ST. LOUIS -- After spending much of Monday in Miami, where he mourned the loss of Jose Fernandez alongside family and close friends, Aledmys Diaz returned to St. Louis ready to pay tribute to the childhood friend who died early Sunday in a boating accident.
He hung a No. 16 jersey in the Cardinals' dugout as a tangible sign of support for a grieving family and community. And then, carrying with him the weight of personal loss and professional expectation, Diaz produced not only one of the most poignant moments of the Cardinals' season, but also one of its biggest hits. His fourth-inning grand slam, the first of Diaz's career, helped lift the Cardinals to a 12-5 victory over the Reds and, Diaz hoped, also the spirits of so many still hurting.
"I did that for his family," said a tearful Diaz. "I've been through a lot of things the last couple days. This helped a little bit."
Diaz, who grew up a few houses away from Fernandez in the Cuban neighborhood of Santa Clara, had not played since learning from his mother Sunday morning that his childhood friend had died in a boating accident. He left the Cardinals to console Fernandez's mourning mother and grandmother during a private gathering before he had to try and turn his attention back to a pennant race.
As he readied for Tuesday's game, Diaz promised himself that this -- and every night after -- would be different. He wanted to play as Jose would.
"I think the best way to honor him is to come here every day and play this game 100 percent," Diaz said. "That's what he would want. I will go out there and play 100 percent every day and give my team a chance to win, like he did.
"He reminded us how fun this game is. He loved this game. He liked to compete. Going forward, I have to love the game even more. Every chance I have to put on the uniform, I have to give everything I have today. That's the legacy he gives us."
After Diaz grounded out in his first at-bat on Tuesday, catcher Brayan Pena, also of Cuban descent, found the rookie shortstop in the dugout. He brought with him a prediction.
"I said, 'Dude, you're going to hit a homer today,'" Pena said. "Because I knew how much this game meant for him. He was very excited about playing today and then, you know when he got that jersey and he put that jersey on the bench, he was feeling something special was going to happen."
With the Cardinals desperate to keep pace in the Wild Card race, Diaz stepped up with the bases full and one out in the fourth. He brought a crowd to its feet by depositing Robert Stephenson's fourth pitch over the left-center field wall. It put the Cardinals ahead, 5-2, and gave them their first lead since Saturday.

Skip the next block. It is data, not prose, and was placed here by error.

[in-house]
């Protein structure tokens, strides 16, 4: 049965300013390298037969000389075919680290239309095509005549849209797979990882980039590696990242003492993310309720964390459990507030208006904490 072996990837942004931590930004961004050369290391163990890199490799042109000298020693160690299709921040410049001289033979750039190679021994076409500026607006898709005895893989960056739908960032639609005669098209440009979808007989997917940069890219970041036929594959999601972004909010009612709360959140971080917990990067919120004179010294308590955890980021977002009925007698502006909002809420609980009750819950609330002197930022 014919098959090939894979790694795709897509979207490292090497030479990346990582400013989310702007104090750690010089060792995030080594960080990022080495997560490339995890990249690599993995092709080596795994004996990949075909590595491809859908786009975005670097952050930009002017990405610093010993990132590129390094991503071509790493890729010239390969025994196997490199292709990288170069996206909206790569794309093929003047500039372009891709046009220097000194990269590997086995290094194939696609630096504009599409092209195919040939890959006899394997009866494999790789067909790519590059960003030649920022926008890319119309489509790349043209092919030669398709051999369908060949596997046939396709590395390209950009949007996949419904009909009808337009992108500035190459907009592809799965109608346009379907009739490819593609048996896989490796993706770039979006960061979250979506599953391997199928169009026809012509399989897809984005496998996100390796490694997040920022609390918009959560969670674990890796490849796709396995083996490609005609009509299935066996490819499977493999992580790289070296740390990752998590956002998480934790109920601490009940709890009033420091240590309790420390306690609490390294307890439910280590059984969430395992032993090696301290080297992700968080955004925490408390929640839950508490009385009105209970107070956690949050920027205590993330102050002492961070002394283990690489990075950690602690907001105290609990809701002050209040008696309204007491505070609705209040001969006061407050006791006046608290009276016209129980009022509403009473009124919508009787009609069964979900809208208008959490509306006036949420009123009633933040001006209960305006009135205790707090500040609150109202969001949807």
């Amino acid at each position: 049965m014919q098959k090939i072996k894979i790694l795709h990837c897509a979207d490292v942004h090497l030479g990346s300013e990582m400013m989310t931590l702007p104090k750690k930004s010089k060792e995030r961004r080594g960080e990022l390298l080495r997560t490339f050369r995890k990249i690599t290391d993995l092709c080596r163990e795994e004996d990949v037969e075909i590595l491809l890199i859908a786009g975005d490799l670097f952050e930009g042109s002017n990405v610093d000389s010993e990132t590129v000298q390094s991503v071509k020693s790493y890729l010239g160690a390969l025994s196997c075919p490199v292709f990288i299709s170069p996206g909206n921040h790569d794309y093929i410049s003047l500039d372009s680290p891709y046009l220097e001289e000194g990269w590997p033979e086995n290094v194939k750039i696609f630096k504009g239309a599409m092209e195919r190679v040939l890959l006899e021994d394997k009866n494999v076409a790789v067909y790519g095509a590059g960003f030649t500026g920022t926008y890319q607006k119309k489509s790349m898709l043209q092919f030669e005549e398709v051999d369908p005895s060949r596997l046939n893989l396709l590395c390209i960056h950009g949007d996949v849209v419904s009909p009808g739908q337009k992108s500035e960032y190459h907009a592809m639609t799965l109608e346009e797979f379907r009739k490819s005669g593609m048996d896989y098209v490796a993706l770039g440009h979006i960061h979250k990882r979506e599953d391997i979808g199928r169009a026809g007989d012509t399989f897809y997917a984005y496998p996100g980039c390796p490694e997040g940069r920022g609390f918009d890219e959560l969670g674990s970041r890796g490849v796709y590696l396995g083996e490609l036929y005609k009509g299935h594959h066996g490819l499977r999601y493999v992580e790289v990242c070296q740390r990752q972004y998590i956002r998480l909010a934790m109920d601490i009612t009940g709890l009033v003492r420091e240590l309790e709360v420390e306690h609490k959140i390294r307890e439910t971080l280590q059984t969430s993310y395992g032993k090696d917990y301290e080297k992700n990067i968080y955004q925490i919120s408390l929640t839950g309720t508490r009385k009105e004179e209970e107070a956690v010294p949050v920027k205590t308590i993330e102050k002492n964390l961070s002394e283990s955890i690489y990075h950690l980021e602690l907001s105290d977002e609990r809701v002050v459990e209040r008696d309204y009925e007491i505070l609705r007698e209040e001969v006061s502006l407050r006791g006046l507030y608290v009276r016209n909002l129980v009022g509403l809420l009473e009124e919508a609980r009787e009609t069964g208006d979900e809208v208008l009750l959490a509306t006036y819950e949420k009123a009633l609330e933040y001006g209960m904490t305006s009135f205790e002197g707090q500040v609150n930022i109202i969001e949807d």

Diaz lifted his arms to the sky as he reached home and stopped to embrace teammates Yadier Molina and Adam Wainwright before returning to the dugout. Once there, the crowd drew him out for a curtain call, which Diaz acknowledged by tipping his cap both to the fans and to the sky.
"Watching him cross the plate and watching his reaction as he went through the guys really hit me in how much that meant to him and some of the load he's carrying right now," manager Mike Matheny said. "You can never understand what each person is going through when they suffer a loss like that."
"I felt some serious goose bumps when he hit that," added Wainwright. "Almost got choked up."
Diaz did. After doffing his cap, he excused himself for a few minutes, dipped into the tunnel and wiped tears from his eyes. After the game, the fan who caught the ball made arrangements to deliver it to the shortstop.
"Hopefully this can help [the Fernandez family] feel better," Diaz said. "Every time you're here, you have to focus 100 percent on the game. It's tough. He was like a brother to me. But I think I have to look at the way he played baseball and how he enjoyed every day he came to the park to compete. I think I look at life differently now."
Diaz's emotional home run came one night after Dee Gordon hit the unlikeliest of homers to usher in the Marlins' return to the field. Diaz had heard about that moment, but acknowledged being too choked up by the circumstances to watch the highlights.
After fostering love for the sport together on Eighth Street, Diaz followed in Fernandez's footsteps by ascending to the Majors this season. Though their big league careers overlapped for fewer than six months, Diaz and Fernandez were able to share some unique moments together.
They were teammates on the National League All-Star team in San Diego, and they faced each other for the first time as big leaguers in July. Diaz homered off his childhood buddy that day. Afterward, Fernandez told Diaz he'd get payback by striking him out twice when they faced each other again.
There never was a next time.
"It's a shame to lose a guy like him who means so much to baseball, to his family," Diaz said. "I only play for his family right now."
Always thought this was a gem. Aledmys Diaz (front row, red hat), Jose Fernandez (front row, white hat) long before they were MLB stars. pic.twitter.com/ZYUWz0PT2Z
Jenifer Langosch has covered the Cardinals for MLB.com since 2012, and previously covered the Pirates from 2007-11. Read her blog, follow her on Twitter, like her Facebook page and listen to her podcast. This story was not subject to the approval of Major League Baseball or its clubs.